With the increasing automation, and no employment regulation of any kind, the workers would simply be ruthlessly exploited. Libertarians, again, admit all regulations are unwelcome, including
minimum wage law, comparable worth rules, working condition laws, compulsory union membership, employment protection, employment taxes, payroll taxes, government unemployment insurance, welfare, regulations, licensing, anti-peddling laws, child-labor laws. Most workers have very little bargaining power over the workplaces; if someone doesn't want to work for the pay set up by the business, or dislikes the working conditions - there is a thousand others to replace him (unless he has some rare skills). This creates a situation where the business has free reign to exploit its workers however it wants to - with the only defense being the dreaded government regulations such as minimum wage. Without them, you'd quickly end up in a world where only the strongest, healthiest workers survive - after all, if a business can find people willing to work 16 hours per day, all the others who can only endure 12 are left in the dust. And yet, this is portrayed as a virtue by the libertarians:
In economics there are also people who are relatively weak. The disabled, the young, minorities, the untrained—all are weak economic actors.
If you can't deal with the increasingly hostile "free job market" - you're just weak. It's your fault, deal with it. Or work for less (or nothing):
Consider a young, uneducated, unskilled person, whose productivity is $2.50 an hour in the marketplace. What if the legislature passes a law requiring that he be paid $5 per hour? The employer hiring him would lose $2.50 an hour.
All the blame falls on the worker (victim blaming) while the business is being left off the hook. How terrible that it would lose some money (that was never actually theirs) compared to the poverty experienced by the working class. By the way, in a decade the
young, uneducated, unskilled person will have trouble finding a job at all due to the aforementioned automation. And since there is also no welfare under libertarianism, those millions of people would have a real problem:
Unemployment Insurance. Government unemployment insurance and welfare cause unemployment by subsidizing idleness. When a certain behavior is subsidized—in this case not working—we get more of it.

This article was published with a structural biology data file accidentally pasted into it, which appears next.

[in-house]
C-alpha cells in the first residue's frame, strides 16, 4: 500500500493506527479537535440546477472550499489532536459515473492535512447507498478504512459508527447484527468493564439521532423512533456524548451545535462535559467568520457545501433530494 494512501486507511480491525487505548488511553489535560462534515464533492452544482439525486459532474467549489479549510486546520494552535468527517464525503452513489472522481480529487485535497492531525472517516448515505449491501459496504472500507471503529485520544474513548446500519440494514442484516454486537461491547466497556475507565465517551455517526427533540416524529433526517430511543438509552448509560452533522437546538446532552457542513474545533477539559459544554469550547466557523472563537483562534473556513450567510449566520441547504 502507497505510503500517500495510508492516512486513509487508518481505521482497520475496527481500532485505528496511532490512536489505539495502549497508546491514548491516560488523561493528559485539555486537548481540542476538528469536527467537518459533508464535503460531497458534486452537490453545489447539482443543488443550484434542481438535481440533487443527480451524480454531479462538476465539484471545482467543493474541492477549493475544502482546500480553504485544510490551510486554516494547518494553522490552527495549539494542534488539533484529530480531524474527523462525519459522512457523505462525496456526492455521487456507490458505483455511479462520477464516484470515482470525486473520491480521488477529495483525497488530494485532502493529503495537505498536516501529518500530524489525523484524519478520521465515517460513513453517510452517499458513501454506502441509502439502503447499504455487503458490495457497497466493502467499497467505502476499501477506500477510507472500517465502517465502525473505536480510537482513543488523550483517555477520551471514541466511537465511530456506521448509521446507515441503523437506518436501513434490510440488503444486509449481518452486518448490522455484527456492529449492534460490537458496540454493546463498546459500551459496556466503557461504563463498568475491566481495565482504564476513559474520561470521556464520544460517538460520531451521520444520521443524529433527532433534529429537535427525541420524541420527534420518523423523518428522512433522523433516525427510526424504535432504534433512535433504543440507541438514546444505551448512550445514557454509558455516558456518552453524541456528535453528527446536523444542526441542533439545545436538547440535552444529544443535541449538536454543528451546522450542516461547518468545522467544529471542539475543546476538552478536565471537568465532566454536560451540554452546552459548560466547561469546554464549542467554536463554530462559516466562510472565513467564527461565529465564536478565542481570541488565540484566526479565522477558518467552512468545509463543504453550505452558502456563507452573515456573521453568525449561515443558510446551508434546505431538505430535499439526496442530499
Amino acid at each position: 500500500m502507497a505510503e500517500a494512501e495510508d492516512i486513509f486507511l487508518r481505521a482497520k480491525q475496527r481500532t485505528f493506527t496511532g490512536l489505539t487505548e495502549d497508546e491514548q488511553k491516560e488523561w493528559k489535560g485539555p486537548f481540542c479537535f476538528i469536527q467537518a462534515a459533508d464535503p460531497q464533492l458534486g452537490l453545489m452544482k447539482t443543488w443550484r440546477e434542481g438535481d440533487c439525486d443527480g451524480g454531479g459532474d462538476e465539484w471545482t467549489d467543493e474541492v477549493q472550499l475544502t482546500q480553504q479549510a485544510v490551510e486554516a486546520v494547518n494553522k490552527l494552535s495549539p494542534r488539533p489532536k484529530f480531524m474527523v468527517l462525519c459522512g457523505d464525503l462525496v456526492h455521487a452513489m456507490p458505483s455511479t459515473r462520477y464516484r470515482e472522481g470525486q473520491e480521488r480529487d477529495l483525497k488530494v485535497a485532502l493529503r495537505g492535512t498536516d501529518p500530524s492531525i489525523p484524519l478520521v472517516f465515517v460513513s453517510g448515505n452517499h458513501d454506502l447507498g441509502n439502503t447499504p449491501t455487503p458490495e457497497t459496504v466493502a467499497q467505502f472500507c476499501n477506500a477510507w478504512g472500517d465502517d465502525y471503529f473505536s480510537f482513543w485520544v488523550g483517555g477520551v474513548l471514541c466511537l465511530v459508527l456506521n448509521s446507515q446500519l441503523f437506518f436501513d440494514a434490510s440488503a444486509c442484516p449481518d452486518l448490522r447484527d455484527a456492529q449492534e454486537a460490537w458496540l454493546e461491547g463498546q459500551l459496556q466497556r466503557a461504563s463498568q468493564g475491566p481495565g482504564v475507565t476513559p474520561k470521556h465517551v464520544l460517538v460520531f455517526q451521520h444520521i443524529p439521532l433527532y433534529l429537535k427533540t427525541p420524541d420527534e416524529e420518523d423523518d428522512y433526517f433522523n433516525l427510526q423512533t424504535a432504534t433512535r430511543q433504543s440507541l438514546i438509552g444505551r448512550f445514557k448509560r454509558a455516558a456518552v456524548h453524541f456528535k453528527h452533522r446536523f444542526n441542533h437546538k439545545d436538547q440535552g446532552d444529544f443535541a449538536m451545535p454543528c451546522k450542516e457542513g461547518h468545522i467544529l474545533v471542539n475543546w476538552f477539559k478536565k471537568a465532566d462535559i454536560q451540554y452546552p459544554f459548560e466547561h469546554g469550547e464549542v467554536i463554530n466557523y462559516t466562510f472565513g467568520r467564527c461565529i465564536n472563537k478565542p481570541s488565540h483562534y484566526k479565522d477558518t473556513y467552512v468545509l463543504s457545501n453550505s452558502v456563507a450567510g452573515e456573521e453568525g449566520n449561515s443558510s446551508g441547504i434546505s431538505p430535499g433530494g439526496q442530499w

Unemployment is not necessarily bad anyway - if a job doesn't need to be done, why do it? In the libertarian world, however, everyone would need a job to pay for "rent" (in other words, daring to exist) and food - unless they own some property, again proving that libertarianism provides freedom only if you do so (even better if you own a business). Though the current system is not even close to optimal - at least the unemployed have some kind of safety net instead of being forced to find work immediately or die. There is some pressure put on the businesses that way, which would not exist in pure libertarianism. And that's something libertarians hate, as admitted in the above quotes, because they are really authoritarians, or social darwinists, in disguise. What could a seriously ill person do under libertarianism? Let's check out some answers from the libertarians:
No, it is not the 'states' role to committ a wrong against other humans in order to try to rectify a fact of nature. We humans need our rights protected, not abused, by the state - that is the purpose.
I do not see why people should be obliged in helping others especially when they had nothing to do with the state of the person in need. A system based on the possible occurance of calamities will turn into a calamity itself.
Charity and the good will of people will cater to the needs of the disabled.
Or check out this gem:
In a truly Libertarian society, the disabled are either taken care of by their family, or they are considered weak and simply die. If they cannot make it on their own and their family will not or cannot take care of them, then they die and the resources they would be taken up will eventually be split amongst those who are not as weak. Something along the lines of natural selection and evolution, and how they are supposed to work.
How insane is it that we're giving up human life just to protect the toxic ideology of absolute property rights? Under libertarianism, the disabled will either have to rely on charities or die. And we saw how well have
voluntary services worked in the failed libertarian city. Though the current government system is not even close to optimal, at least it provides some safety net for the disabled. Of course, I'm not saying that a charity-based system absolutely couldn't work - but under libertarianism, the businesses have an astronomical advantage over the workers, which creates an "everyone out for himself" kind of world. Having to compete in the so-called "free job market" would give the person enough pressure that volunteering inside charities would be the last thing on his mind (but still, did you know that the poor give more to charity than the rich?). Realistically, it would require a change in the system for there to be a change of people's mindset (since these days, we're learning the dog-eat-dog mindset right from the smallest age through school, parental conflicts, siblings etc); and that isn't likely to happen until we get a revolution. For now, even if the government tips the scale just a little towards regular people (through, say, welfare, disabilty, worker safety or child labor laws) that is an advantage over the pure free market (if that can even exist). The so-called